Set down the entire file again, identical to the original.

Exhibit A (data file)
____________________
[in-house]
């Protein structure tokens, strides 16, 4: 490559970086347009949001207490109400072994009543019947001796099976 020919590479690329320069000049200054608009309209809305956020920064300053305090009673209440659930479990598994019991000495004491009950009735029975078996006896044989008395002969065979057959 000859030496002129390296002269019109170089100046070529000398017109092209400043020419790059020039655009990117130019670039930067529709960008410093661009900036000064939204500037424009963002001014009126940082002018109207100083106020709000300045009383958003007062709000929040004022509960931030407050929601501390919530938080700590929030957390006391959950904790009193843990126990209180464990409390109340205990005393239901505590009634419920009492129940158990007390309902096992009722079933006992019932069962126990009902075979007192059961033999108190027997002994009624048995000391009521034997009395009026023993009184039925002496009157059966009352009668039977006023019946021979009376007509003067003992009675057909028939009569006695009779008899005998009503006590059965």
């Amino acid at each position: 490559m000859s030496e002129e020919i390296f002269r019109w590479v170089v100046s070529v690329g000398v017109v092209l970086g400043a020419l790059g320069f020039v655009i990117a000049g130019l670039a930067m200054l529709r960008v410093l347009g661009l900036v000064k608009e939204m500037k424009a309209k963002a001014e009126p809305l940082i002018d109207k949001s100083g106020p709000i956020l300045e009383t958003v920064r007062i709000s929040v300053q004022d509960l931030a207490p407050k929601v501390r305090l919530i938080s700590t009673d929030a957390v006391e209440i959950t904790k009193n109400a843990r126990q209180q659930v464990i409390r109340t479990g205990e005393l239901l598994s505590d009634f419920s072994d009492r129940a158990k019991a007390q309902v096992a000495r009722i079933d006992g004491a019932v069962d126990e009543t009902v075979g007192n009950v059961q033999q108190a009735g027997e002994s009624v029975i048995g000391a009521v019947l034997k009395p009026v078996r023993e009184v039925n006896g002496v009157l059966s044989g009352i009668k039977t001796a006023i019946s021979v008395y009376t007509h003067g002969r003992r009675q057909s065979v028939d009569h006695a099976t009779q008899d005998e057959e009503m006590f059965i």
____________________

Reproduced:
[in-house]
């Protein structure tokens, strides 16, 4: 490559970086347009949001207490109400072994009543019947001796099976 020919590479690329320069000049200054608009309209809305956020920064300053305090009673209440659930479990598994019991000495004491009950009735029975078996006896044989008395002969065979057959 000859030496002129390296002269019109170089100046070529000398017109092209400043020419790059020039655009990117130019670039930067529709960008410093661009900036000064939204500037424009963002001014009126940082002018109207100083106020709000300045009383958003007062709000929040004022509960931030407050929601501390919530938080700590929030957390006391959950904790009193843990126990209180464990409390109340205990005393239901505590009634419920009492129940158990007390309902096992009722079933006992019932069962126990009902075979007192059961033999108190027997002994009624048995000391009521034997009395009026023993009184039925002496009157059966009352009668039977006023019946021979009376007509003067003992009675057909028939009569006695009779008899005998009503006590059965």
């Amino acid at each position: 490559m000859s030496e002129e020919i390296f002269r019109w590479v170089v100046s070529v690329g000398v017109v092209l970086g400043a020419l790059g320069f020039v655009i990117a000049g130019l670039a930067m200054l529709r960008v410093l347009g661009l900036v000064k608009e939204m500037k424009a309209k963002a001014e009126p809305l940082i002018d109207k949001s100083g106020p709000i956020l300045e009383t958003v920064r007062i709000s929040v300053q004022d509960l931030a207490p407050k929601v501390r305090l919530i938080s700590t009673d929030a957390v006391e209440i959950t904790k009193n109400a843990r126990q209180q659930v464990i409390r109340t479990g205990e005393l239901l598994s505590d009634f419920s072994d009492r129940a158990k019991a007390q309902v096992a000495r009722i079933d006992g004491a019932v069962d126990e009543t009902v075979g007192n009950v059961q033999q108190a009735g027997e002994s009624v029975i048995g000391a009521v019947l034997k009395p009026v078996r023993e009184v039925n006896g002496v009157l059966s044989g009352i009668k039977t001796a006023i019946s021979v008395y009376t007509h003067g002969r003992r009675q057909s065979v028939d009569h006695a099976t009779q008899d005998e057959e009503m006590f059965i």